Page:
Saudi Arabia has a requirement for export versions of the AN/TPQ-53 (Q-53) counter-fire target acquisition radar, according to a US Army announcement released via the US government’s System for Award Management website on 26 April.
In US Army service, the Q-53 is mounted on an FMTV truck that tows its power generator. (Lockheed Martin)
The announcement was released to obtain information from companies about their ability to produce, test, deliver, field, and support 14 radars with the Saudi designation SAU/TPQ-53. It said this designation refers to a configuration that satisfies United States exportability and Saudi customer requirements, which were not released with the announcement.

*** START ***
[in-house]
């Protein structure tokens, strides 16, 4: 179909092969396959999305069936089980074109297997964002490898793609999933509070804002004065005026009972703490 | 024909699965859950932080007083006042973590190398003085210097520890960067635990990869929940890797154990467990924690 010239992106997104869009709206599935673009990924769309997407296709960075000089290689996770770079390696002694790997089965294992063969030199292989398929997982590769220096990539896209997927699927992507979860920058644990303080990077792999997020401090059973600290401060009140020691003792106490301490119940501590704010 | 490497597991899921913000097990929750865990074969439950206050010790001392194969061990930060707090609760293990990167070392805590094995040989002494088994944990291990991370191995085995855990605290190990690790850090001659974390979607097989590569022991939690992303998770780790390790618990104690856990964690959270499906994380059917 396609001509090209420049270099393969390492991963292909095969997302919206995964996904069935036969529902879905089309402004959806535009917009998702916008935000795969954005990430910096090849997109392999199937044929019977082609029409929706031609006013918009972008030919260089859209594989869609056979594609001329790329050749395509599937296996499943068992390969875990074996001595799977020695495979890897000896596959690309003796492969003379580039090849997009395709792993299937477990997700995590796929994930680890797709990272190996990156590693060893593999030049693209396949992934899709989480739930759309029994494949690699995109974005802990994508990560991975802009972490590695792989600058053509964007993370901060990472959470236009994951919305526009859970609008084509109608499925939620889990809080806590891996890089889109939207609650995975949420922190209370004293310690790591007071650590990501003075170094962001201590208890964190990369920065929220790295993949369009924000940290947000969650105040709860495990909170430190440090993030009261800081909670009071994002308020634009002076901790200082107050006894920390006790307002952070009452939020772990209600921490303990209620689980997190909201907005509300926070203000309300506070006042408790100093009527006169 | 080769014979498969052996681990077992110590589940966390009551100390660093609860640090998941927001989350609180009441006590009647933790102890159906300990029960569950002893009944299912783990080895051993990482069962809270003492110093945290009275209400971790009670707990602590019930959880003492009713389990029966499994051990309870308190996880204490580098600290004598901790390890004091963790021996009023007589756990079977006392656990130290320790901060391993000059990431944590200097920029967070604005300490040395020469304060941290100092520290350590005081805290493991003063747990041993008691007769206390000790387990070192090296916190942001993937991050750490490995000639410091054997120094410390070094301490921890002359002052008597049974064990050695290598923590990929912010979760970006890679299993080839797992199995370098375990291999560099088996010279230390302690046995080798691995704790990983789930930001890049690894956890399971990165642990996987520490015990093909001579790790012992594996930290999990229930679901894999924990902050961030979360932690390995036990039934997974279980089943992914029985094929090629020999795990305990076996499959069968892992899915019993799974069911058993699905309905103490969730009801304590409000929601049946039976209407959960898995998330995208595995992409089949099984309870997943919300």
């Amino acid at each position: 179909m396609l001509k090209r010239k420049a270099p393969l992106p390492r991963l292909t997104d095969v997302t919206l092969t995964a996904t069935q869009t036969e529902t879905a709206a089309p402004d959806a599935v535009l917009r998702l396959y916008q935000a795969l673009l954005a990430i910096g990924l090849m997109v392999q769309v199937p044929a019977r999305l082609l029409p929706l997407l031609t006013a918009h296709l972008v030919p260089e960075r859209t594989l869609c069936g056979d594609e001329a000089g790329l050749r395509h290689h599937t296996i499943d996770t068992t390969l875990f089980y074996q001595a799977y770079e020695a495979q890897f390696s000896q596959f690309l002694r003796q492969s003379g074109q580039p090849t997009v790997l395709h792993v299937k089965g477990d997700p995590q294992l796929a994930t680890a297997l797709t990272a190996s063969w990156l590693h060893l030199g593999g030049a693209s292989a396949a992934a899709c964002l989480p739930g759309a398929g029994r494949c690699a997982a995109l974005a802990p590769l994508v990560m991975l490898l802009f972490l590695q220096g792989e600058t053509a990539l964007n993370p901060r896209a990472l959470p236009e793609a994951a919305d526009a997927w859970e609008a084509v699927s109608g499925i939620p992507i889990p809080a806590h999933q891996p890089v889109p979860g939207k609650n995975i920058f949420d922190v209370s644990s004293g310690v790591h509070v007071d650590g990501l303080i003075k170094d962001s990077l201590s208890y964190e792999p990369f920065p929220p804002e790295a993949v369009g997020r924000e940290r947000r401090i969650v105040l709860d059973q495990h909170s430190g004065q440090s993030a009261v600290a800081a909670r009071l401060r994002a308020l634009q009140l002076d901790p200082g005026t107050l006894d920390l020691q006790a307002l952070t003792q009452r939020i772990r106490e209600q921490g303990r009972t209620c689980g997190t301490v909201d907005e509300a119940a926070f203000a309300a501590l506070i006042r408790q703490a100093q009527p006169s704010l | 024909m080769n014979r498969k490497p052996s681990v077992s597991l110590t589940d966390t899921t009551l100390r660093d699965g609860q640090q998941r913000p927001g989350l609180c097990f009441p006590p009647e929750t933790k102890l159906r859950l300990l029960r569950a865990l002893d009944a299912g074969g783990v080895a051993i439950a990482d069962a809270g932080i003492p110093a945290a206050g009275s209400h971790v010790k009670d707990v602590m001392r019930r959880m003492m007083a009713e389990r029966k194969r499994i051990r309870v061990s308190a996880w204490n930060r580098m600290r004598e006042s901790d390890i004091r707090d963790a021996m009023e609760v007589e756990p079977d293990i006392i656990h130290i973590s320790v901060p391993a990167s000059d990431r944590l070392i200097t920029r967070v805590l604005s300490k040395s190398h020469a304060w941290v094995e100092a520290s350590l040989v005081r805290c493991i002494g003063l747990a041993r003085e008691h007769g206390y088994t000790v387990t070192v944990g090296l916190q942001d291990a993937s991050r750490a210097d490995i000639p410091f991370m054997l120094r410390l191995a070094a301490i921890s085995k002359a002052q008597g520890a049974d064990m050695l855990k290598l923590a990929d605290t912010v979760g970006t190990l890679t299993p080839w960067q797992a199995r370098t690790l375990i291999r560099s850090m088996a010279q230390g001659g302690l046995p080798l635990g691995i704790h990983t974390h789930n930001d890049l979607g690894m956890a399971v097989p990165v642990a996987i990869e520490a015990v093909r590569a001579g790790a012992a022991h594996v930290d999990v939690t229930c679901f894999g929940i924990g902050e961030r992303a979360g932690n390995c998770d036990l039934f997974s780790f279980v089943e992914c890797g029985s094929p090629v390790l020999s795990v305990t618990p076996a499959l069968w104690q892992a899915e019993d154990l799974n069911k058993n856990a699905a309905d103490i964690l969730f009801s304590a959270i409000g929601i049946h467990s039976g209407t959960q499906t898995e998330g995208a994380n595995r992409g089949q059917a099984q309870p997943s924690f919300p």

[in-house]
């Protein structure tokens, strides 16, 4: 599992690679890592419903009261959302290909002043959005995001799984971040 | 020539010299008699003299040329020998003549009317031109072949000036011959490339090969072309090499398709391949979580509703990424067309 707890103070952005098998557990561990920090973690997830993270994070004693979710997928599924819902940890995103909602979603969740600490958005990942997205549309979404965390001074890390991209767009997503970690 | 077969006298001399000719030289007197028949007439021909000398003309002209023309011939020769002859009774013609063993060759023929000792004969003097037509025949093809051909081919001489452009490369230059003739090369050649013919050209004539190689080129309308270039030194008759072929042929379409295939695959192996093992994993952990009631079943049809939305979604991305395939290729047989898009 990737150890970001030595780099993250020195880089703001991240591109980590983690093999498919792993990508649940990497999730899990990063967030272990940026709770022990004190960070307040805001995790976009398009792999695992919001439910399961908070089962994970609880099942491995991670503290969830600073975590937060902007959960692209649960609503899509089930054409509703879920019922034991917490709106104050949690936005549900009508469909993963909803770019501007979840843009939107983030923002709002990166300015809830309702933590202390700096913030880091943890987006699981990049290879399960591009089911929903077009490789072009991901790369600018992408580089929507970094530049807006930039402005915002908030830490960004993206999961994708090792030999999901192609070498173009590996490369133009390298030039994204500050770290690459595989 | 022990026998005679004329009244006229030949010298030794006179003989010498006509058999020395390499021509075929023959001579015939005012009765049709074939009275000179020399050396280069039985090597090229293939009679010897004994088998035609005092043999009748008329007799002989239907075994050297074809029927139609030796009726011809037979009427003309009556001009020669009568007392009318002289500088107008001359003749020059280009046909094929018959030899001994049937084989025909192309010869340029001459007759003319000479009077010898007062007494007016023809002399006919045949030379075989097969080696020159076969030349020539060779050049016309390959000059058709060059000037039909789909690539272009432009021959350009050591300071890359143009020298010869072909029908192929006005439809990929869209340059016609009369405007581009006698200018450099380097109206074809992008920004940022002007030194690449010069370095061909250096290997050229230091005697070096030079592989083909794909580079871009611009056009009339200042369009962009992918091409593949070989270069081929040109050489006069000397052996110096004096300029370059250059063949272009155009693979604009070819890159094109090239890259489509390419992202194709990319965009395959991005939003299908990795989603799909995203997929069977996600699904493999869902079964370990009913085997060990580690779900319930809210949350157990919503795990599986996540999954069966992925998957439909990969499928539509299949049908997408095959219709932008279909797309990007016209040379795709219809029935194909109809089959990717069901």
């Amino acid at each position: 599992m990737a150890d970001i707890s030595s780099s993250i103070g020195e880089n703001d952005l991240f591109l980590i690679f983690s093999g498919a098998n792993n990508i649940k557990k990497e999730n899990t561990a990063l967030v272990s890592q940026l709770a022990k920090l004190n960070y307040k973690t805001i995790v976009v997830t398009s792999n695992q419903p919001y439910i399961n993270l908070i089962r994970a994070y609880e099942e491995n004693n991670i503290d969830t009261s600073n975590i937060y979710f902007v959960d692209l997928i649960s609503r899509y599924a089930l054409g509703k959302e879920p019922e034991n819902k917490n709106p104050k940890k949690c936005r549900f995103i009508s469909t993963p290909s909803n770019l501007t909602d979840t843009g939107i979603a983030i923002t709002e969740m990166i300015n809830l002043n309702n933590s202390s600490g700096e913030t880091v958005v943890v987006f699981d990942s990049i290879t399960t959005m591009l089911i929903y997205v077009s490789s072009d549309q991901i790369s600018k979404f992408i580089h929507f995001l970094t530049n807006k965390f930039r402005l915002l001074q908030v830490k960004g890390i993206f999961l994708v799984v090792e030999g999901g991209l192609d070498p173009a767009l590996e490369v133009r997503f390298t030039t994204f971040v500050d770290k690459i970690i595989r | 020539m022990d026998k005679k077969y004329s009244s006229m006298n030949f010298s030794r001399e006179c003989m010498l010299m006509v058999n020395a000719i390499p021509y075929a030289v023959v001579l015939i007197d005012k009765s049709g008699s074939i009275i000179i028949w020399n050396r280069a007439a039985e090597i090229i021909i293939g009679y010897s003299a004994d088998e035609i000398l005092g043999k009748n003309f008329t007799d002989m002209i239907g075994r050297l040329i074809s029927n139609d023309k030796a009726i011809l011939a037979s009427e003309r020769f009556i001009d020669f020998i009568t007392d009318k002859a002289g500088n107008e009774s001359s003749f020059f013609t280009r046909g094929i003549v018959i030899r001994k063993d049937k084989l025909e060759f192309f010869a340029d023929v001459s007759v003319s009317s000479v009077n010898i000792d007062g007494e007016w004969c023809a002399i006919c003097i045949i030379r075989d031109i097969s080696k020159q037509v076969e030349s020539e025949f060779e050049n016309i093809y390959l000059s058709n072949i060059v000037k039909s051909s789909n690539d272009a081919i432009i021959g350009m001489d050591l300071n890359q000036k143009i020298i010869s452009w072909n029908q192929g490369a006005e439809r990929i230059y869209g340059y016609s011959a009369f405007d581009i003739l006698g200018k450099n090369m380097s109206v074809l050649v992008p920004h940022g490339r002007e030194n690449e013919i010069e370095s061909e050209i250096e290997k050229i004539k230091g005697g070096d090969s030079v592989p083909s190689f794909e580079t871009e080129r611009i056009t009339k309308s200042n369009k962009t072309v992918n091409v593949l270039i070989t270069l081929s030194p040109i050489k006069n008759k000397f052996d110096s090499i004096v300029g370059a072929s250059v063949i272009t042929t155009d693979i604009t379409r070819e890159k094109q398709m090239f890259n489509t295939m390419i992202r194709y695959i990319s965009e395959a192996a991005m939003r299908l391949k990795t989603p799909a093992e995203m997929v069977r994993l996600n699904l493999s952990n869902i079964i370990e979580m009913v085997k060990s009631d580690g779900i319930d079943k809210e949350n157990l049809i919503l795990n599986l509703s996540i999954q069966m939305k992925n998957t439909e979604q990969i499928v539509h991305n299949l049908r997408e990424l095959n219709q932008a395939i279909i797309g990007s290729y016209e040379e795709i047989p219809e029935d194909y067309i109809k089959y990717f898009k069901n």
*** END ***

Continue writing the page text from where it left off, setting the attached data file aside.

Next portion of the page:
The initial contract will last for 56 months, including 24 months of support for fielded systems, with options for further support contracts over the following three years.
The announcement noted that Lockheed Martin currently has the Q-53 in full-rate production for the US Army.
The system is a vehicle-mounted radar that automatically detects, classifies, and tracks mortar, artillery, and rocket projectiles to determine where they will land and locate their points of origin so they can be accurately counter-attacked.
The latest version uses gallium nitride technology that makes the radar more powerful and reliable. This additional power can be used to extend its range and detect unmanned aircraft while simultaneously performing its original counter-fire role, according to Lockheed Martin.
The US government approved the sale of 26 AN/TPQ-53(V) radars to Saudi Arabia at an estimated cost of USD662 million in June 2017.